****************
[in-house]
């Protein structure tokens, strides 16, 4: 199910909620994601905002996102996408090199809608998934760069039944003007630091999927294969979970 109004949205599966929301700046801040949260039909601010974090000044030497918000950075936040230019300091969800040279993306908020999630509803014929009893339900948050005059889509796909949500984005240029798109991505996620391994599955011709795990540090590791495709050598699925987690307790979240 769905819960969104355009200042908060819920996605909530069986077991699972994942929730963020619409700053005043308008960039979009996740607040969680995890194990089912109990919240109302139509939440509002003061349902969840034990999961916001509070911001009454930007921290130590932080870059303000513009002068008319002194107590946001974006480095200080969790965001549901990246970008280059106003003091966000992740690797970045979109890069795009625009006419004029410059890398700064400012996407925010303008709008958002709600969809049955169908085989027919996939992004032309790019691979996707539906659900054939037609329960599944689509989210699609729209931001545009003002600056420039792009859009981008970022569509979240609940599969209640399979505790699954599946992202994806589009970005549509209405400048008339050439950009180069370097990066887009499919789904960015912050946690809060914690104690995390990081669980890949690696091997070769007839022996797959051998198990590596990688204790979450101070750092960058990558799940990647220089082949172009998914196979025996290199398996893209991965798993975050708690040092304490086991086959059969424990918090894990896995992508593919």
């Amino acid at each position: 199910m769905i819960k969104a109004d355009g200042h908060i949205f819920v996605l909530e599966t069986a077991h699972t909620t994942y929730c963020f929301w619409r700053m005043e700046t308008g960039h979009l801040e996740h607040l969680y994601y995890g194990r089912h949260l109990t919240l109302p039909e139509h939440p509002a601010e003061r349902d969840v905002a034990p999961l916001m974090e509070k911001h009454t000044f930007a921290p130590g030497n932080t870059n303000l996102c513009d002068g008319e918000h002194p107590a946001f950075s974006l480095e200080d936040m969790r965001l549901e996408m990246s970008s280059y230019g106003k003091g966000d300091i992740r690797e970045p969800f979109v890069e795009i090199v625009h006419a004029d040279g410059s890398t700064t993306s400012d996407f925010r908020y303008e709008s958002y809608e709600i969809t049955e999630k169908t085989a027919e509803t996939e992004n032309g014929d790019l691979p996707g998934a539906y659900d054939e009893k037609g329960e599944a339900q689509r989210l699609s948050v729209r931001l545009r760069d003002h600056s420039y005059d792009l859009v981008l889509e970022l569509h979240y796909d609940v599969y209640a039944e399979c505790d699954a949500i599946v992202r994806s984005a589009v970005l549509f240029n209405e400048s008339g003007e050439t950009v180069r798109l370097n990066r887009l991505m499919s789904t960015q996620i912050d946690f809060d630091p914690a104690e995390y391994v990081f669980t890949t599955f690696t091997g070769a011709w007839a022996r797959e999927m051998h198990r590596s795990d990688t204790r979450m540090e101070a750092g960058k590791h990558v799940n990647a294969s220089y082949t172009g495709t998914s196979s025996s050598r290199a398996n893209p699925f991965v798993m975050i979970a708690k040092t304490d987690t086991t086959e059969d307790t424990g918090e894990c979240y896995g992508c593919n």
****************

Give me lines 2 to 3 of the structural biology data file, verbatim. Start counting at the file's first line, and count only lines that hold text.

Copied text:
């Protein structure tokens, strides 16, 4: 199910909620994601905002996102996408090199809608998934760069039944003007630091999927294969979970 109004949205599966929301700046801040949260039909601010974090000044030497918000950075936040230019300091969800040279993306908020999630509803014929009893339900948050005059889509796909949500984005240029798109991505996620391994599955011709795990540090590791495709050598699925987690307790979240 769905819960969104355009200042908060819920996605909530069986077991699972994942929730963020619409700053005043308008960039979009996740607040969680995890194990089912109990919240109302139509939440509002003061349902969840034990999961916001509070911001009454930007921290130590932080870059303000513009002068008319002194107590946001974006480095200080969790965001549901990246970008280059106003003091966000992740690797970045979109890069795009625009006419004029410059890398700064400012996407925010303008709008958002709600969809049955169908085989027919996939992004032309790019691979996707539906659900054939037609329960599944689509989210699609729209931001545009003002600056420039792009859009981008970022569509979240609940599969209640399979505790699954599946992202994806589009970005549509209405400048008339050439950009180069370097990066887009499919789904960015912050946690809060914690104690995390990081669980890949690696091997070769007839022996797959051998198990590596990688204790979450101070750092960058990558799940990647220089082949172009998914196979025996290199398996893209991965798993975050708690040092304490086991086959059969424990918090894990896995992508593919």
């Amino acid at each position: 199910m769905i819960k969104a109004d355009g200042h908060i949205f819920v996605l909530e599966t069986a077991h699972t909620t994942y929730c963020f929301w619409r700053m005043e700046t308008g960039h979009l801040e996740h607040l969680y994601y995890g194990r089912h949260l109990t919240l109302p039909e139509h939440p509002a601010e003061r349902d969840v905002a034990p999961l916001m974090e509070k911001h009454t000044f930007a921290p130590g030497n932080t870059n303000l996102c513009d002068g008319e918000h002194p107590a946001f950075s974006l480095e200080d936040m969790r965001l549901e996408m990246s970008s280059y230019g106003k003091g966000d300091i992740r690797e970045p969800f979109v890069e795009i090199v625009h006419a004029d040279g410059s890398t700064t993306s400012d996407f925010r908020y303008e709008s958002y809608e709600i969809t049955e999630k169908t085989a027919e509803t996939e992004n032309g014929d790019l691979p996707g998934a539906y659900d054939e009893k037609g329960e599944a339900q689509r989210l699609s948050v729209r931001l545009r760069d003002h600056s420039y005059d792009l859009v981008l889509e970022l569509h979240y796909d609940v599969y209640a039944e399979c505790d699954a949500i599946v992202r994806s984005a589009v970005l549509f240029n209405e400048s008339g003007e050439t950009v180069r798109l370097n990066r887009l991505m499919s789904t960015q996620i912050d946690f809060d630091p914690a104690e995390y391994v990081f669980t890949t599955f690696t091997g070769a011709w007839a022996r797959e999927m051998h198990r590596s795990d990688t204790r979450m540090e101070a750092g960058k590791h990558v799940n990647a294969s220089y082949t172009g495709t998914s196979s025996s050598r290199a398996n893209p699925f991965v798993m975050i979970a708690k040092t304490d987690t086991t086959e059969d307790t424990g918090e894990c979240y896995g992508c593919n």